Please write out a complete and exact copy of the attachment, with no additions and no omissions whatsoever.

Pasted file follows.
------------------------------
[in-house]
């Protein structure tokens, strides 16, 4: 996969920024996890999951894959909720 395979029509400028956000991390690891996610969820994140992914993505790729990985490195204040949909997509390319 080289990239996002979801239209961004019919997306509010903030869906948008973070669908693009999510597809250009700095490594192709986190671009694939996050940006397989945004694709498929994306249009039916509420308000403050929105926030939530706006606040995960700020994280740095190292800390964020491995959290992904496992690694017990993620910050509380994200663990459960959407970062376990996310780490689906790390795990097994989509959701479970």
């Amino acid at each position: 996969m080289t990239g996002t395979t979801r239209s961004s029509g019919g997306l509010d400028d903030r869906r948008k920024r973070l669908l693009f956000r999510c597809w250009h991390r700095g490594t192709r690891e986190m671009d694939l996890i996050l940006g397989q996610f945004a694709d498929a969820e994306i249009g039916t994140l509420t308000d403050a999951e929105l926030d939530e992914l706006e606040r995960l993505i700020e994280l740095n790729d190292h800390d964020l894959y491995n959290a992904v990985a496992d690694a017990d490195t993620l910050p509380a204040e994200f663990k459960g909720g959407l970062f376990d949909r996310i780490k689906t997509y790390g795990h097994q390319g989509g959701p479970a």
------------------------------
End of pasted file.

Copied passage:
[in-house]
């Protein structure tokens, strides 16, 4: 996969920024996890999951894959909720 395979029509400028956000991390690891996610969820994140992914993505790729990985490195204040949909997509390319 080289990239996002979801239209961004019919997306509010903030869906948008973070669908693009999510597809250009700095490594192709986190671009694939996050940006397989945004694709498929994306249009039916509420308000403050929105926030939530706006606040995960700020994280740095190292800390964020491995959290992904496992690694017990993620910050509380994200663990459960959407970062376990996310780490689906790390795990097994989509959701479970």
């Amino acid at each position: 996969m080289t990239g996002t395979t979801r239209s961004s029509g019919g997306l509010d400028d903030r869906r948008k920024r973070l669908l693009f956000r999510c597809w250009h991390r700095g490594t192709r690891e986190m671009d694939l996890i996050l940006g397989q996610f945004a694709d498929a969820e994306i249009g039916t994140l509420t308000d403050a999951e929105l926030d939530e992914l706006e606040r995960l993505i700020e994280l740095n790729d190292h800390d964020l894959y491995n959290a992904v990985a496992d690694a017990d490195t993620l910050p509380a204040e994200f663990k459960g909720g959407l970062f376990d949909r996310i780490k689906t997509y790390g795990h097994q390319g989509g959701p479970a």